Good for: Garage Rock, ’90s Alternative Rock, Grunge, Players Looking For Something Different, Vintage Oddball Fender Fans

Kramer The 84 Electric Guitar Review

Will Kramer’s shred friendly ode to hair metal stand up to modern standards?

Cost: $799.00, learn more at and find one on!

Check out my 60 Second Guitar Review for HERE!

Overview & Final Score: 8.0

Wow, hair metal is alive and well at Kramer and I’m here for it. A tribute to one of the most legendary guitar designs from the original Kramer company, this guitar is loaded with impressive specs. A Seymour Duncan JB pickup holds down the fort with a push-pull volume pot that lets you series/parallel tap the legendary humbucker. A Floyd Rose 1000 series “double locking” trem system is paired to their own “doubling locking” nut system for all you dive bomb ready Satchel wannabes. Rounding out the hardware on this stripped down guitar are Kramer 14:1 tuners and sadly, they are not also “doubling locking”.

On the construction end you’ve got an Alder body with a Hard Maple neck that’s bolted on. That Hard Maple neck features a nice Walnut skunk stripe and a Hard Maple fretboard as well. I was sent a model in the Metallic Blue finish, one of five eye grabbing and ’80s influenced colors. This 25.5″ scale length guitar has 22 medium jumbo frets with classic dot inlays.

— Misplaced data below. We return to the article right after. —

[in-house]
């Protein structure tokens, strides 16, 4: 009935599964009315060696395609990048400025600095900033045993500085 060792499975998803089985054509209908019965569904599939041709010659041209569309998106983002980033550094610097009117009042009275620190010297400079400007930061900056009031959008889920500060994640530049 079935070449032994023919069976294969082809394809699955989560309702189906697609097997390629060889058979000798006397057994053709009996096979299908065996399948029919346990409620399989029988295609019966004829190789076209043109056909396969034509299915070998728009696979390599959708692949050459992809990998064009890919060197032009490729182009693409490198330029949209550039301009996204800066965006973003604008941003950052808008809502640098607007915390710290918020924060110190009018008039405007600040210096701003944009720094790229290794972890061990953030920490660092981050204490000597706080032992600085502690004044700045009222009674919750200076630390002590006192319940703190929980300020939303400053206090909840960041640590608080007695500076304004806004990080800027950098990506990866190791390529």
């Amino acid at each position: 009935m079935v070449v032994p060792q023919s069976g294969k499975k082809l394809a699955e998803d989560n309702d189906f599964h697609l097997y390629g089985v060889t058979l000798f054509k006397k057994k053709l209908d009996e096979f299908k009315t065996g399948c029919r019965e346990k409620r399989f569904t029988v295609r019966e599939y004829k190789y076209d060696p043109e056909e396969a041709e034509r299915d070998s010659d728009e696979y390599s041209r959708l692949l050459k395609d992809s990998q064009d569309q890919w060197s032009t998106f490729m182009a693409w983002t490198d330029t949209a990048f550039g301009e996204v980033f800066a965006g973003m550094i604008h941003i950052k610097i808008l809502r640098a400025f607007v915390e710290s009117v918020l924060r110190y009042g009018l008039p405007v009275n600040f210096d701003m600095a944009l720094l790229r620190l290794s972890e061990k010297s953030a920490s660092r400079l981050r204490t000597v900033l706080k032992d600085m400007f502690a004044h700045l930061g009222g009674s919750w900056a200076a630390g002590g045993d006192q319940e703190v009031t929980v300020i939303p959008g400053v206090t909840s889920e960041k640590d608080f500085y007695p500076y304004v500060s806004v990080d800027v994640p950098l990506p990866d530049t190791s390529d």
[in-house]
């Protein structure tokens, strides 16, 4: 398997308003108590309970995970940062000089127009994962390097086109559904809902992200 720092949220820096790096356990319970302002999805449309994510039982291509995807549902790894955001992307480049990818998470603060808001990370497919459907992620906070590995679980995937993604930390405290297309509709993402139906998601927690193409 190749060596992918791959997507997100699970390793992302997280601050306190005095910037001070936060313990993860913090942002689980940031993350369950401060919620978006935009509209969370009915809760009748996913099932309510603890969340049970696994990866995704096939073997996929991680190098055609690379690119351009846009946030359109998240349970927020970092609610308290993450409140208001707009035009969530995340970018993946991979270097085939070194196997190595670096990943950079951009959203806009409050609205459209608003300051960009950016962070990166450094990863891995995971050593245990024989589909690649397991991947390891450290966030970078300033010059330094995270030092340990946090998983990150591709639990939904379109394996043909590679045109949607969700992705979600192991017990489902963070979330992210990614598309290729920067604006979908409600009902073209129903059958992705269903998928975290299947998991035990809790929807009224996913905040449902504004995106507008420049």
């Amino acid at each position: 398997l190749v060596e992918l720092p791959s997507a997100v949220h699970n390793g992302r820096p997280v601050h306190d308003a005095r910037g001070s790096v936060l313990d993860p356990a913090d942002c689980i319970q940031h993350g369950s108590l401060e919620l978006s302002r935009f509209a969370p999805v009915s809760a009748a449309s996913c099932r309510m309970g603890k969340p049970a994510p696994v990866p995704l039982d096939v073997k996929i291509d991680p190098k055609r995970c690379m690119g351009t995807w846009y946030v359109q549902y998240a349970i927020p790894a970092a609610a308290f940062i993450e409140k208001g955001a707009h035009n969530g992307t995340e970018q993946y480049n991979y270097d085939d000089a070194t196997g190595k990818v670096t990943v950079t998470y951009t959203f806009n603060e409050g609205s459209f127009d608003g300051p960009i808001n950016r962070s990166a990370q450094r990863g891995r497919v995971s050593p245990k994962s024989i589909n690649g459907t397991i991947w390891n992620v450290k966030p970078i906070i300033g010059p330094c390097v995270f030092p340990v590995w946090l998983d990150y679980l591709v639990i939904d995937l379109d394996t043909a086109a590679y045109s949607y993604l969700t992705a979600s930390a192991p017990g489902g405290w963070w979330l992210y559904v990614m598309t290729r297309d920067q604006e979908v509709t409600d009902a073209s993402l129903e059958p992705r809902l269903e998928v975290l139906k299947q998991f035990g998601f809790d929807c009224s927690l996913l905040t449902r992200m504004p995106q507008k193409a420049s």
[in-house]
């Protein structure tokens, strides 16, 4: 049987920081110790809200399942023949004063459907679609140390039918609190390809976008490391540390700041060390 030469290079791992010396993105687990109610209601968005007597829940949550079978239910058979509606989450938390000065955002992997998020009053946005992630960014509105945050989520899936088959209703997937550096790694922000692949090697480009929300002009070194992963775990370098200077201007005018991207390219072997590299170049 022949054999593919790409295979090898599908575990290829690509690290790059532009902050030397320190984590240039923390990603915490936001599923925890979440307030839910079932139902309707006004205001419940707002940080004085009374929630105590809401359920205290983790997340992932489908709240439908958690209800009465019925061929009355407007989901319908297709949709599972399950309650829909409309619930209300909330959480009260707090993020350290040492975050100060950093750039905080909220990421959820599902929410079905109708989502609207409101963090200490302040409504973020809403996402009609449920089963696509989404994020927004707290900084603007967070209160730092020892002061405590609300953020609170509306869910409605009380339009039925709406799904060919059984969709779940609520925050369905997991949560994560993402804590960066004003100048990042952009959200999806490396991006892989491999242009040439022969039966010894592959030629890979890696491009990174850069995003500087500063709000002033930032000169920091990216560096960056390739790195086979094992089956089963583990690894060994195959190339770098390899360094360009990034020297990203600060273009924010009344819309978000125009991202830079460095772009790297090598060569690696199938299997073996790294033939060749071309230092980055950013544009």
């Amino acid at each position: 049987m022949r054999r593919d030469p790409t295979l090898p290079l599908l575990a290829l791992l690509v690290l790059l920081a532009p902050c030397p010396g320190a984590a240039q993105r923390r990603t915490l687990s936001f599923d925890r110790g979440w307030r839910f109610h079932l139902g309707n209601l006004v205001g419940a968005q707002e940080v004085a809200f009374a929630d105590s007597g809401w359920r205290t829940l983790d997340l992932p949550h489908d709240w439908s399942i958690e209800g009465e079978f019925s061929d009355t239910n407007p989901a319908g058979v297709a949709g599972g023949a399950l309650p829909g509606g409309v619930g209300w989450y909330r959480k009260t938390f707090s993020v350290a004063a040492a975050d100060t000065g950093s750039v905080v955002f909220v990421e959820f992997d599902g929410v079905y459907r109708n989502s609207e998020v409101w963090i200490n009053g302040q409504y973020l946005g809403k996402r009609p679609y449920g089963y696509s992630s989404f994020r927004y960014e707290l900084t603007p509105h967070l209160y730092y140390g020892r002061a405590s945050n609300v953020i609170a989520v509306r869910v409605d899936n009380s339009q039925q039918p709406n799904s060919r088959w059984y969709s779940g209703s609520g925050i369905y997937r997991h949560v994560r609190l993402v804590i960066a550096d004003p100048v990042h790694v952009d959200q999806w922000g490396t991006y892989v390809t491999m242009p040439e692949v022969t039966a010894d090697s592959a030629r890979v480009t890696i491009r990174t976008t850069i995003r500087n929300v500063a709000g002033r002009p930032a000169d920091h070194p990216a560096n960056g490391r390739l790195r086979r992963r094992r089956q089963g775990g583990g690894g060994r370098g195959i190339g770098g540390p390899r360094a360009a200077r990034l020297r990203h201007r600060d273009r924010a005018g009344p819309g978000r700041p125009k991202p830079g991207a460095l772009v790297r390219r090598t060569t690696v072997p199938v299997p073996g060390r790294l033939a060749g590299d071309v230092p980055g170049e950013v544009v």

Sound: 7

The single Seymour Duncan JB humbucker is a ton fun, providing classic high gain and high output tones left and right. I was able to get way more than just an ’80s rock tone with the ’84, as pretty much any crunchy tube amp tone sounds great with this pickup. Where it loses a few points for me is the versatility. And yes I know it was designed this way on purpose, I know there is a reason it only has limited electronics. That being said, a coil cut seems like a better option than the phase switch, especially because it cut the volume off so much when I used it. It was still useable and I found some cool uses for it in the indie rock realm of my rig, as long as I was quick to engage a boost.

The sounds that you can pull from that JB are phenomenal however, and I found it hard to identify any other sonic flaws. The ’84 was full of sustain as well, making it an excellent guitar for both traditional lead players and more experimental musicians. I really found some cool, drawn out shoe-gaze style stuff when I layered chorus, delay, and a uni-vibe on top. Surprisingly versatile in terms of inspiration, but certainly sonically limited and built for the ’80s guitar sound.

Playability: 8.5